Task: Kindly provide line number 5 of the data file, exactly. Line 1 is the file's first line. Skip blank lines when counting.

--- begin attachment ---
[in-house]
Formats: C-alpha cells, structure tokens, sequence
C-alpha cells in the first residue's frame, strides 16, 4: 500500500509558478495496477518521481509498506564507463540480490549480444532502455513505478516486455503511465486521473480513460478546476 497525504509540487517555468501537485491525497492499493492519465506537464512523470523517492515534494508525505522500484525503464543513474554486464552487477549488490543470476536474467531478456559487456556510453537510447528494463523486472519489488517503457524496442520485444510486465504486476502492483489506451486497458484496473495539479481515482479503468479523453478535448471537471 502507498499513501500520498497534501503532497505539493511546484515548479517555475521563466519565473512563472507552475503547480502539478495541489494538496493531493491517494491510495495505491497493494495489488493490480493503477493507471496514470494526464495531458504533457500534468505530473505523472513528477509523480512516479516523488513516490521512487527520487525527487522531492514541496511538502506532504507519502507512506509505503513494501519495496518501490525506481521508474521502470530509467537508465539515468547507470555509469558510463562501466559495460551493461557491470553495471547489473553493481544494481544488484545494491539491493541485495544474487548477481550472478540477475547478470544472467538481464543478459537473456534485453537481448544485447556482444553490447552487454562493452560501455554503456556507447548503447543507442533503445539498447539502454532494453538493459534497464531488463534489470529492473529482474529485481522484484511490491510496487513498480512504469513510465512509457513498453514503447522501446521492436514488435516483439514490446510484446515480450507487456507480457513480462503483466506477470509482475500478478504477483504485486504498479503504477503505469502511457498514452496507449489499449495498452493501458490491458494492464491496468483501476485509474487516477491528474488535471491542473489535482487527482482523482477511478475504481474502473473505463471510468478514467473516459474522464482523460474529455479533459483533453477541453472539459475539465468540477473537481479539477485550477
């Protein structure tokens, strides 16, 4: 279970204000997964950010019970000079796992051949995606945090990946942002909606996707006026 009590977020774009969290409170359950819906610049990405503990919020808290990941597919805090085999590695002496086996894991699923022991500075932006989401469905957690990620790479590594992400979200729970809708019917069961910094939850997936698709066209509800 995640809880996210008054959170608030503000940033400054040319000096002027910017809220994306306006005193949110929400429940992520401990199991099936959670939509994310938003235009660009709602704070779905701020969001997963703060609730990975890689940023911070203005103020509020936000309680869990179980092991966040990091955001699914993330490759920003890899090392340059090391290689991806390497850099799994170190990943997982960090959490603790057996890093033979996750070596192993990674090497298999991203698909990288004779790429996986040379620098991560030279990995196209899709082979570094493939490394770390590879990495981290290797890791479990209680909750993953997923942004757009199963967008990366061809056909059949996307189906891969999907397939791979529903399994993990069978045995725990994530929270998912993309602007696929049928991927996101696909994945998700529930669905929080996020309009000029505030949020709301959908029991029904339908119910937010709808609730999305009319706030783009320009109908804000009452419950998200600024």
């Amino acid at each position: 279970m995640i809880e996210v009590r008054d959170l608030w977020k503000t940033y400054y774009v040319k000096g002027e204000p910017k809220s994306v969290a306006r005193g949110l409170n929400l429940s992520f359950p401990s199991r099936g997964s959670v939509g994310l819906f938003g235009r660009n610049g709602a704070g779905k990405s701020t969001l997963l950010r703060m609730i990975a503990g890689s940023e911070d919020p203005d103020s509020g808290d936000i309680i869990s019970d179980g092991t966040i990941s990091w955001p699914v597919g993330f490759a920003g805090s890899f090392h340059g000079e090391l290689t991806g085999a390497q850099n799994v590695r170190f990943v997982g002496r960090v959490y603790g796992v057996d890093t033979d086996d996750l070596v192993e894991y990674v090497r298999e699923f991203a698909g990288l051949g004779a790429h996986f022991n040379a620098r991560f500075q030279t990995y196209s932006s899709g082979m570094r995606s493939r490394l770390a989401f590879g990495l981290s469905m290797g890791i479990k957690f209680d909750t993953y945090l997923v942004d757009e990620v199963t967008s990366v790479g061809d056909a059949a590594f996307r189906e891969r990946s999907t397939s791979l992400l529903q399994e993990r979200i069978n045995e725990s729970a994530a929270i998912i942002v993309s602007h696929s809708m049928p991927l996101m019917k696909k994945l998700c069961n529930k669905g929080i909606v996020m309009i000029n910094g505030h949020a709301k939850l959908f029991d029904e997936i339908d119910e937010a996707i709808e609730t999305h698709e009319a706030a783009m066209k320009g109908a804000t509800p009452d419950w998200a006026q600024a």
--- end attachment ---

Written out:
């Amino acid at each position: 279970m995640i809880e996210v009590r008054d959170l608030w977020k503000t940033y400054y774009v040319k000096g002027e204000p910017k809220s994306v969290a306006r005193g949110l409170n929400l429940s992520f359950p401990s199991r099936g997964s959670v939509g994310l819906f938003g235009r660009n610049g709602a704070g779905k990405s701020t969001l997963l950010r703060m609730i990975a503990g890689s940023e911070d919020p203005d103020s509020g808290d936000i309680i869990s019970d179980g092991t966040i990941s990091w955001p699914v597919g993330f490759a920003g805090s890899f090392h340059g000079e090391l290689t991806g085999a390497q850099n799994v590695r170190f990943v997982g002496r960090v959490y603790g796992v057996d890093t033979d086996d996750l070596v192993e894991y990674v090497r298999e699923f991203a698909g990288l051949g004779a790429h996986f022991n040379a620098r991560f500075q030279t990995y196209s932006s899709g082979m570094r995606s493939r490394l770390a989401f590879g990495l981290s469905m290797g890791i479990k957690f209680d909750t993953y945090l997923v942004d757009e990620v199963t967008s990366v790479g061809d056909a059949a590594f996307r189906e891969r990946s999907t397939s791979l992400l529903q399994e993990r979200i069978n045995e725990s729970a994530a929270i998912i942002v993309s602007h696929s809708m049928p991927l996101m019917k696909k994945l998700c069961n529930k669905g929080i909606v996020m309009i000029n910094g505030h949020a709301k939850l959908f029991d029904e997936i339908d119910e937010a996707i709808e609730t999305h698709e009319a706030a783009m066209k320009g109908a804000t509800p009452d419950w998200a006026q600024a």